Swelling that can be felt on the surface......if that were a tumor, would it be painful?

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Anonymous's picture
Anonymous
Replies 1
Last reply 7/16/2013 - 4:35pm
Replies by: Anonymous

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AllyNTAus's picture
Replies 7
Last reply 7/18/2013 - 9:51pm

Today marks 1 week since I had a large chunk of my right atrium removed to get rid of a nasty cardiac met that had popped up quite quickly. The surgery went really well, all the tumour was removed, but I had to have a pacemaker inserted. I believe there might have been some evidence seen of other mets but I have not seen any reports or talked in detail with the surgeon about this. All I know is that he has bought me some time to keep on fighting, because his words to my husband were that if we had not got this met out, I would have been dead in a few weeks, that's how much it was starting to block the chamber.

I am still recovering in hospital, having been more troubled since by some terrible gastro issues, which are being investigated. I had an irritable bowel before I came into hospital, and I think being pumped full of all sorts of drugs on a basically empty stomach just made things 100 times worse. Anyway should get some answers on this tomorrow.

Next step is to see my melanoma oncologist on Monday, and hopefully get my first infusion of Ipi. Just praying that can be given ok and that it kicks in quick!

It's been great to get support from everyone here, especially cardiac met buddy Amy
Cheers
Ally

A bad day's fishing beats a good day's work everytime

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Anonymous's picture
Anonymous
Replies 7
Last reply 7/17/2013 - 1:51pm
Replies by: Anonymous, awillett1991, DeniseK, 5374brian, DonnaK

My mom has stage IV. Adrenal glands, lymph nodes, spleen, vaginal and brain. Initially, she was tested to see if she had the mutated Braf gene. We were told she did not, so was not a fit for zelboraf. She is almost finished with yervoy and recently started WBR. the Dr. Told us today that they did some more tests and found that one of her tests showed that she does have the braf. Her Dr.suggested that she take zelboraf along with everything else that she's doing.
Anyone experience taking yervoy, zelboraf and WBR together???

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Anonymous's picture
Replies 7
Last reply 10/12/2013 - 6:04am
Replies by: rock, Anonymous, DeniseK, ecc26, POW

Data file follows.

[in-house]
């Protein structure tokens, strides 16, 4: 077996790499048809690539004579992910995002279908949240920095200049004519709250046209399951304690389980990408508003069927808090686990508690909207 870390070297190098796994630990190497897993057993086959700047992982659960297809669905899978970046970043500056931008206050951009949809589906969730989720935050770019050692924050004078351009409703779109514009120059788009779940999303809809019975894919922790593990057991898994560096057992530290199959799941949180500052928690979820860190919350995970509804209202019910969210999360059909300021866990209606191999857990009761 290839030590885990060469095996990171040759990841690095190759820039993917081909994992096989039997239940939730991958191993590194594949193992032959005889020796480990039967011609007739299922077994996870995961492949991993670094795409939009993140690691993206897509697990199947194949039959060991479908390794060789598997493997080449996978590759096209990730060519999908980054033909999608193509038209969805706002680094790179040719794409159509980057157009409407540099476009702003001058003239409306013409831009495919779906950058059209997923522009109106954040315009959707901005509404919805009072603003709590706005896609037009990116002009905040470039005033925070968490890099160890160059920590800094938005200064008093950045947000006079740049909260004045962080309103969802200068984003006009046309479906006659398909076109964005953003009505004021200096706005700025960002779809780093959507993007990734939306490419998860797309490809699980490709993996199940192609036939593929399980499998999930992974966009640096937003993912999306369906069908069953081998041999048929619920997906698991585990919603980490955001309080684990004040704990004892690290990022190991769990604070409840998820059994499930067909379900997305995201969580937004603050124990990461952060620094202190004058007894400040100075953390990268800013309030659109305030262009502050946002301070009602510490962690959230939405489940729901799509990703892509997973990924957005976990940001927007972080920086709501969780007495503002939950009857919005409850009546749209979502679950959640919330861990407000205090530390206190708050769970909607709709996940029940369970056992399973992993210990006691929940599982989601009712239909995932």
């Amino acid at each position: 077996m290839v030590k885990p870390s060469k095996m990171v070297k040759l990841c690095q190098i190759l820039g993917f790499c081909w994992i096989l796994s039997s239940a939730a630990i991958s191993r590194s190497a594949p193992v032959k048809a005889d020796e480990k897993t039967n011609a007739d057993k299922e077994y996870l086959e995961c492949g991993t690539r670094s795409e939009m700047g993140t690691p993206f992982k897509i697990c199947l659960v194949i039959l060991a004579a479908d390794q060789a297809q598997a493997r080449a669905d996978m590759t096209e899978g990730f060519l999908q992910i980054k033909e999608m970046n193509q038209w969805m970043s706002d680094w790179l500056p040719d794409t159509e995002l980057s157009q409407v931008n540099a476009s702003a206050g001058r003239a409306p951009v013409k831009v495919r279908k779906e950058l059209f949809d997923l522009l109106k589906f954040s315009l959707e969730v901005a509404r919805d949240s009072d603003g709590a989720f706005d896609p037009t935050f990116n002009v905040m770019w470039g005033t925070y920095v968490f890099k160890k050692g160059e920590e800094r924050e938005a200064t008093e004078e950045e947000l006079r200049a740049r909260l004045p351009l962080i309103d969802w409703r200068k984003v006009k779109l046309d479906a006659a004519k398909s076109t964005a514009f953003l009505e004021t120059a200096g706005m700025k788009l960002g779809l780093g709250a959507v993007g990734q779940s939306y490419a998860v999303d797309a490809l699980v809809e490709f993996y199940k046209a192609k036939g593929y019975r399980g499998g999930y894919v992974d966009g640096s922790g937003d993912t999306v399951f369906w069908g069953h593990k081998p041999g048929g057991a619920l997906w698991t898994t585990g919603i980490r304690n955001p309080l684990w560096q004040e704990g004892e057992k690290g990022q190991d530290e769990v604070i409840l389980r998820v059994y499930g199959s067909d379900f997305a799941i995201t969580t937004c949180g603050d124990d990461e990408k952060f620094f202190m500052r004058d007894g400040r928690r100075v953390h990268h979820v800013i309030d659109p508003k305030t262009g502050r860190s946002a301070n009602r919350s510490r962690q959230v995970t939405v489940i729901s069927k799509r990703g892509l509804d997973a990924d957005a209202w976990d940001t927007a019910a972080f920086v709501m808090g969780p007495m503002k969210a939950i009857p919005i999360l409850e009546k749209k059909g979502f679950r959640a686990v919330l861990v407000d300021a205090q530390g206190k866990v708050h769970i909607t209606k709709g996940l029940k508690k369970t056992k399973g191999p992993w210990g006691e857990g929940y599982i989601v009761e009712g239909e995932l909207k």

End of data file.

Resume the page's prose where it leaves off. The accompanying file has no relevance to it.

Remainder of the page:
Hello everyone,

This is my first post but I have been reading this bulletin board almost daily.  All of your stories and words of encourgaement have been getting me through this toughest time in my life, so thank you. 

My mom has stage IV melanoma.  She was diagnosed in April 2013.  The doctors told us that she had tumors in her lymph nodes, adrenal gland and spleen.  It took a long time for them to get results back that would show whether or not she had the mutated BRAF gene (turns out that she didn't), so there was a long gap between her being diagnosed to her starting any kind of treatment.  While she was waiting, she started spotting.  She's 60 years old so it was unusual.  She went to her gyno and was told that she also had vaginal cancer (melanoma that spread).  Her gyno said that it was very possible to have missed this in a CT scan.  Doesn't this seem odd that world renowned Dr.'s and hospitals would miss this?? 

So, we received this news and still hopeful, she started her yervoy infusions.  She has not had many side effects to the Yervoy except fatigue.  She seemed well until recently.  About 3 weeks ago, she started acting "off" (calling people the wrong names and just more confused-highly unlike her).  Turns out, she had a small brain tumor that would be easy to remove.  The surgeon took it out and claimed that he got the whole thing.  Next, it was time to decide between Gamma Knife and Cyber Knife.  Her consultation was about 2 weeks after her surgery.  She went in for the consultation and they did an MRI to find that there is another tumor that is twice the size of the 1st one. 

I'm trying to stay positive but my family feels certain that this is a sign that things are on the decline and that her cancer is highly aggresive.  She has started whole brain radiation last Thursday (5 days per week for 3 weeks) and had another on Friday.  Friday night and all day Saturday, she was in tremendous pain.  She was holding her side, vomiting and complaining of sharp pain in her ab and back.  I fear that this a result of her adrenal gland tumor.  On Sunday, the pain subsided a bit and today she's status quo.  When the pain increases and you feel it a lot more than usual, does this typically mean that the tumor has grown???

The Dr. is telling us that there's no point in doing a CT scan until 3 weeks after her last Yervoy treatment but I fear that she's dying before me.  Not knowing is the hardest part for us.  If anyone has endured a similar experience and is willing to share, I would greatly appreciate it. 

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Tina D's picture
Replies 16
Last reply 7/18/2013 - 7:50pm

Lisa, Been thinking abt you and wondering how the appt went in Nashville? I am hoping you have good news abt the trials there for him.

Tina